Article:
Most brains are hardwired to call for extra oxygen when they need it, forcing the lungs to work overtime. But until recently, scientists couldn't figure out how this messaging system works and why it sometimes breaks down, especially in premature babies. Now, a team of researchers has discovered that nitric oxide, carried by hemoglobin, may signal the brain when oxygen is in short supply.
Oxygen and carbon dioxide are known regulators of respiration; when carbon dioxide builds up in the blood, your breathing rate goes up. But researchers have recently found that molecules called S-nitrosothiols (SNOs) play a key role, too. SNOs form when nitric oxide binds a specific amino acid within a protein. When more oxygen is needed in body tissues, these crucial molecules help widen blood vessels in the lungs, so that more oxygen can enter the bloodstream. This helps ensures that hemoglobin, the molecule red blood cells use to carry oxygen, gets fully loaded.
To clarify whether SNOs work on the brain, pulmonary specialist Benjamin Gaston of the University of Virginia School of Medicine, Charlottesville, and his colleagues injected certain SNOs into the brainstems of conscious rats. The rats breathed harder, even though their oxygen levels were normal. Then, to determine that SNOs are carried in the bloodstream, the scientists extracted two types of whole blood from the rats: blood containing hemoglobin molecules that were carrying oxygen, and those that had already delivered it. Because the SNOs are lighter than proteins, Gaston's group separated the heavy and light components of the blood. They injected the lighter, hopefully SNO-rich fractions of oxygen-free blood into the rats' brainstems and found that the rats breathed harder, just as before. Oxygenated blood had no effect. This implies that SNOs arise in the blood as oxygen is delivered to tissues. If the SNOs build up in the blood, that might signal the brain that oxygen is not being replaced fast enough.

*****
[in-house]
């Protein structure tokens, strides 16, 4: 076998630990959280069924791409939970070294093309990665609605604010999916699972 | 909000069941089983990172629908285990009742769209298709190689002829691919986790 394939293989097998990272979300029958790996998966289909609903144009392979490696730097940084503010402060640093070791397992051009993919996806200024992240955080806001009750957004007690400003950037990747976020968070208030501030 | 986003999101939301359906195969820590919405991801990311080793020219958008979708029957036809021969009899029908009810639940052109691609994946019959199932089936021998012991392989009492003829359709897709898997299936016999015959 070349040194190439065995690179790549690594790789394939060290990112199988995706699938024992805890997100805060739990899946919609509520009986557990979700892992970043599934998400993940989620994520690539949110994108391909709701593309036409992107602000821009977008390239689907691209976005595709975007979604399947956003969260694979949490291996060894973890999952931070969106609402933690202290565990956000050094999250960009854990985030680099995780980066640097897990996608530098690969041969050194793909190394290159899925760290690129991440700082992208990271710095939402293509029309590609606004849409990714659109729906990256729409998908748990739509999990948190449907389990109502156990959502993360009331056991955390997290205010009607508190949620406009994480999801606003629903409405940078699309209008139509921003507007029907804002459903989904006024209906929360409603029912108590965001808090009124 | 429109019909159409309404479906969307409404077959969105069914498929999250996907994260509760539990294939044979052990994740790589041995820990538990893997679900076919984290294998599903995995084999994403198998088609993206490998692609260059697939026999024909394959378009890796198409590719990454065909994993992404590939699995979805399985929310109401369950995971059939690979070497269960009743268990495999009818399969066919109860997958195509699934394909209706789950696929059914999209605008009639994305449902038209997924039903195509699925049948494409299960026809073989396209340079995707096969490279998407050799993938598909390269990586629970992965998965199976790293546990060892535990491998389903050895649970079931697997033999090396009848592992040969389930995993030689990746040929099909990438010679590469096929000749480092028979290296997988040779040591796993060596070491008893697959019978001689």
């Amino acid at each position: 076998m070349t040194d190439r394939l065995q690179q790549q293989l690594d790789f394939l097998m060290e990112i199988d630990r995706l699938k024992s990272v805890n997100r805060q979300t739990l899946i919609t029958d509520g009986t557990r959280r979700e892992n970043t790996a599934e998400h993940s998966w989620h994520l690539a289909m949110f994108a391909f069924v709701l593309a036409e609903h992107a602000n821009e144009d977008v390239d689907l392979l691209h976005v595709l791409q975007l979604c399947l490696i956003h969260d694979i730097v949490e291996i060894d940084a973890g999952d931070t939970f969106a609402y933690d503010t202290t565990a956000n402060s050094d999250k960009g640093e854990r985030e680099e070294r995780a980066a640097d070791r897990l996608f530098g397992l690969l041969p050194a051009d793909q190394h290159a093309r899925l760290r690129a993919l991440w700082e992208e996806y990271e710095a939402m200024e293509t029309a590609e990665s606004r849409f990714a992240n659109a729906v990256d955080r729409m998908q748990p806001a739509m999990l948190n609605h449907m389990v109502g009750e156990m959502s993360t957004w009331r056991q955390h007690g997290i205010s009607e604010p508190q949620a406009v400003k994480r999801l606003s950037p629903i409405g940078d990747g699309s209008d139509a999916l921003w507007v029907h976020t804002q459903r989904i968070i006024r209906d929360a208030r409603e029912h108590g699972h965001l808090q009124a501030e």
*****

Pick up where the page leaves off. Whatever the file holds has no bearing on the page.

"It is kind of surprising that respiration is controlled by something other than oxygen or carbon dioxide," says neurologist Stuart Lipton of the Burnham Institute in La Jolla, California. "This is the first time you can say there's a blood-borne SNO that actually influences the brain." By learning more about how SNOs are transported around the body, Lipton says, it should be possible to develop drugs that direct SNOs to parts of the brain.
Benjamin Gaston's page at the University of Virginia
Stuart Lipton's page at the Burnham Institute
Related article on SNOs and breathing from PNAS, May 2001
Nitric Oxide (NO), from Kimball's Biology Pages